In order to judge correctly whether Mr. Kincaid can make it consistent with the great object of his visit to his native land to make a tour to the West, and assist his brethren in the benevolent work of massacring the opposers of their craft, it will be necessary to know what was the great object of his return to America. So far as we can learn from the New School journals, Mr. K. was induced to leave the field of his missionary labors to pay his devotions at the shrine of the American Mammon, under whose instigation he was induced to undertake to convert the benighted heathen from their favorite system of idolatry to the more fashionable system of modern invention. The ostensible object of his return was to arouse a more efficient and active spirit of missionism in the United States, by relating frightful stories concerning the poor heathen, of the self-denial, indefatigable labor, dreadful sufferings and indescribable patience of the poor missionaries, who are starving on milk and honey; and for the luxurious maintenance of whom a levy is made upon our citizens more than sufficient to support our federal government. In. order to expand the missionary spirit in our country, it is deemed necessary that the whole length and breadth of our land should be occupied; and to obtain the full occupancy of the country, the plan which Jezebel suggested to Ahab concerning the possession of Naboth’s vine yard, (see Kings xxi. 5-24) is to be revived and acted upon. The New School seem to be convinced that while the Old School Baptists continue to dwell upon the face of the earth, they will be unto them as Elijah was unto Ahab, and hence they resolve on their decease. But how mistaken! Their heated furnaces cannot burn the people of God when the form of him whom the king of Babylon saw is with them. The lions will not devour whom Daniel’s God protects, and all the Kincaids they can buy up with their filthy lucre shall be no more to Israel than was Goliath to David.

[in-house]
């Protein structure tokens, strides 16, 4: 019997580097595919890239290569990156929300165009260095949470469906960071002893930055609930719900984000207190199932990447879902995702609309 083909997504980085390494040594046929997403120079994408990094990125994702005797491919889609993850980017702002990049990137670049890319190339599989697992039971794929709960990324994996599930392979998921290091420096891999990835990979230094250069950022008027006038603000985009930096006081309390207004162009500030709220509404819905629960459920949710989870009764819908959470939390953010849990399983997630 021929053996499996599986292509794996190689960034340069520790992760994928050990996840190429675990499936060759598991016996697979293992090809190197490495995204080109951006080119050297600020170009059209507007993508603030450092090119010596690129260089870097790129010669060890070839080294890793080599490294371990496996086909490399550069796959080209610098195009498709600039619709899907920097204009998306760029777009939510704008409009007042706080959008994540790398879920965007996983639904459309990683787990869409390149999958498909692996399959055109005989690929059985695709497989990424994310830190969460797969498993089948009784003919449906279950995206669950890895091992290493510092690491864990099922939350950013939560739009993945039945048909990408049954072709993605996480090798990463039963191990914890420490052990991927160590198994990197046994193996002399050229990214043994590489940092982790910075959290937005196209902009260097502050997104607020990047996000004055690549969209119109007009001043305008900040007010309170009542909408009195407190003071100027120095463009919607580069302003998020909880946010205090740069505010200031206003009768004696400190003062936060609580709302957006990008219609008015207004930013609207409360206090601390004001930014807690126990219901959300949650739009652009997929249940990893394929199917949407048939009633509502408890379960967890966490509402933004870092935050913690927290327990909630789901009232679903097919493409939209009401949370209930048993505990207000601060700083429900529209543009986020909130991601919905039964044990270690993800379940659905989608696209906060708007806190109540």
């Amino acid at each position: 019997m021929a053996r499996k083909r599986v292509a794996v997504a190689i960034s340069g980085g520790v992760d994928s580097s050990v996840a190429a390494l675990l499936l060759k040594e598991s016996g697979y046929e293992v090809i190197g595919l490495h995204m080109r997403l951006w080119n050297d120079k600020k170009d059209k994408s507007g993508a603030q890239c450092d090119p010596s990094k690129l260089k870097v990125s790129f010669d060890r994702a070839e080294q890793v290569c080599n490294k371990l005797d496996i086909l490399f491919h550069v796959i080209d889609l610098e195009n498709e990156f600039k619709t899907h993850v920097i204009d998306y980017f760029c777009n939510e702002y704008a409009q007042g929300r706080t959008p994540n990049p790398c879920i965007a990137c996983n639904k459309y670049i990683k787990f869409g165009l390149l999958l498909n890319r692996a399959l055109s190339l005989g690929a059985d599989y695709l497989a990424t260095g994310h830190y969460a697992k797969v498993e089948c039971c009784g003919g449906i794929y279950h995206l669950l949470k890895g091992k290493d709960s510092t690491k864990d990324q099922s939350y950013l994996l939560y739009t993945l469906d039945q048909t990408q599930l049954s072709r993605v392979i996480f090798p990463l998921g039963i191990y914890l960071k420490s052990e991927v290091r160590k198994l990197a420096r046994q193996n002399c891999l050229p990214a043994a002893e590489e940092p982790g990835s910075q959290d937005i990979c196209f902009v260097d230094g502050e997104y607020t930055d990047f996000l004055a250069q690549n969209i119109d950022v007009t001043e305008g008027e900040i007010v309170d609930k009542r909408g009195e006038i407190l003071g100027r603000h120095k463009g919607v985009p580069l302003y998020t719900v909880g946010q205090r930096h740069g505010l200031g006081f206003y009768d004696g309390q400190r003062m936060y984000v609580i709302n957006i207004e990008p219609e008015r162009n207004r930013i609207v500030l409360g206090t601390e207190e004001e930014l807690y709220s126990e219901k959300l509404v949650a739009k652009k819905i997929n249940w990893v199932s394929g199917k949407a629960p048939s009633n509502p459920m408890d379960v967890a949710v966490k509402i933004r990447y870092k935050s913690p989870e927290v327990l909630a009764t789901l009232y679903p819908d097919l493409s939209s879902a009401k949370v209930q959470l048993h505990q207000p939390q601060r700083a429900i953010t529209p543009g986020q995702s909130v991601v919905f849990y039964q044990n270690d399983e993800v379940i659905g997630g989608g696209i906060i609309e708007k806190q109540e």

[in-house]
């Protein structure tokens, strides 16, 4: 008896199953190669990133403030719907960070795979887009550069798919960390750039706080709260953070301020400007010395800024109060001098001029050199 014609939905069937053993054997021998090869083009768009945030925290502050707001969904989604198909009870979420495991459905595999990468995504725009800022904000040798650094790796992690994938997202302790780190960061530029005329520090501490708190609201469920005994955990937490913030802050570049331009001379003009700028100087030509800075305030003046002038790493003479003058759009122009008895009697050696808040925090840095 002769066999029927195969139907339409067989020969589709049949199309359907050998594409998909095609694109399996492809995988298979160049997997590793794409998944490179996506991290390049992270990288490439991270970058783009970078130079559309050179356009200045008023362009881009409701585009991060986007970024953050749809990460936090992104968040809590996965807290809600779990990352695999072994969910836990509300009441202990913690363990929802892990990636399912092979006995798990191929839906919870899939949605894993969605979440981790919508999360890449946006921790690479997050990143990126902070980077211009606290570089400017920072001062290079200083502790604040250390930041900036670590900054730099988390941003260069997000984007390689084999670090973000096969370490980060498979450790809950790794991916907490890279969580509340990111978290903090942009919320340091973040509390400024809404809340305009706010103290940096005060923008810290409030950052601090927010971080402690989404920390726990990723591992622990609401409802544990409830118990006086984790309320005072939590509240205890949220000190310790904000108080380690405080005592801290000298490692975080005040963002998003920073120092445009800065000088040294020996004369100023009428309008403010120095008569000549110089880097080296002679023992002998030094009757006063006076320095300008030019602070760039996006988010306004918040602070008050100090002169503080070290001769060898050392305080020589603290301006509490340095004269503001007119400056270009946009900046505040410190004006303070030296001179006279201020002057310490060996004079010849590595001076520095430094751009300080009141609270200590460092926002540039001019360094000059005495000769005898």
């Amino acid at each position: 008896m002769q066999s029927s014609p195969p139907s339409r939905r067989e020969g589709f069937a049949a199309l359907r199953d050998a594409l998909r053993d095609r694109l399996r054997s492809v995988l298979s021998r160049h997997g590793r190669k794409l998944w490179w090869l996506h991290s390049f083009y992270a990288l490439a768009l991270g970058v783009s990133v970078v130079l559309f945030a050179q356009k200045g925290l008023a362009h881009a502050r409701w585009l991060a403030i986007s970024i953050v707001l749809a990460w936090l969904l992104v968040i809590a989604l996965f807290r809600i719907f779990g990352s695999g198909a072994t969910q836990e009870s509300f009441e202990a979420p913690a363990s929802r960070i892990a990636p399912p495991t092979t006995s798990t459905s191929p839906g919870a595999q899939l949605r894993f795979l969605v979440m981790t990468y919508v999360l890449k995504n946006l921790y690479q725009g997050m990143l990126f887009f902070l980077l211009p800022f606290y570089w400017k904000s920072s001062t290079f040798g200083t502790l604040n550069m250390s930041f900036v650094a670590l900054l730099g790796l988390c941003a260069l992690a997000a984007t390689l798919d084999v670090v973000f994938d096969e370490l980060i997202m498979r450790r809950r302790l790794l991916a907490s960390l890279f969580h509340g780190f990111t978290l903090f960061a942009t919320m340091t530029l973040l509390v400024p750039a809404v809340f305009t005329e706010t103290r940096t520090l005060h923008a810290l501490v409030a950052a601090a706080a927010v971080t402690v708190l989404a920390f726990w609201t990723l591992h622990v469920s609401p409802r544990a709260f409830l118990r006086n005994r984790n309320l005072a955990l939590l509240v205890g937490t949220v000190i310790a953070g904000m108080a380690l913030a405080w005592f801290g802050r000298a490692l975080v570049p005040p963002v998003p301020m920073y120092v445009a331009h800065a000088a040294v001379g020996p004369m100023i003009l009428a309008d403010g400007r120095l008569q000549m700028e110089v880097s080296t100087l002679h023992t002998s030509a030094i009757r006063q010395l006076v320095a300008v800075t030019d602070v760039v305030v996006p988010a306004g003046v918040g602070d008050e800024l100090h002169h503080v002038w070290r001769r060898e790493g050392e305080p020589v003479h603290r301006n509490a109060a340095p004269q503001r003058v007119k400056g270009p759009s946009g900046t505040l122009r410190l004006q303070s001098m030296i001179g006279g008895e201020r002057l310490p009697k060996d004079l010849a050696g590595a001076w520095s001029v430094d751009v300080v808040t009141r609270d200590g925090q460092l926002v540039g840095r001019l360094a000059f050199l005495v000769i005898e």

But if the western New School Baptists wish to try the experiment, they have only to offer to Mr. Kincaid the reward s of divination, similar to those offered to his prototype, Balaam, by that royal patron, the king of the Moabites, (Numbers xxii. 7) and there is very little doubt that Mr. K. will come with all his heart to curse Israel for the New School Baptists.
Whether the spirit of modern missionism be less malignant than that which our Lord detected in those pious missionary Jews whom be denounced as being of their father the devil, we shall leave our readers to judge. The evidence that the Jews were of Satan, was that the works of their father they would do, and he was a murderer from the beginning, and abode not in the truth, because there is no truth in him, &c. If the same murderous spirit were not in these modern missionists, would they consult methods for the decrease or death of those few remaining Old Fashioned Baptists in the western valley, only because they are anti, or against those God dishonoring institutions of men, on which the children of the wicked one depend so much for the conversion of the world to their craft?
By Omission Baptists the writer undoubtedly means those who do not expose, and possibly, may not be aware of the abomination of their schemes, and whose fault is that they do not put into their mouths or omit to honor and enrich the missionists by a surrender of their wealth, independence and rights. We leave such to make their own defence, as only the opposers of their craft are proscribed and condemned to die, and are accounted as sheep for the slaughter.
New Vernon, N.Y.,
October 1, 1843
Elder Gilbert Beebe
Editorials Volume 2
Pages 344 – 347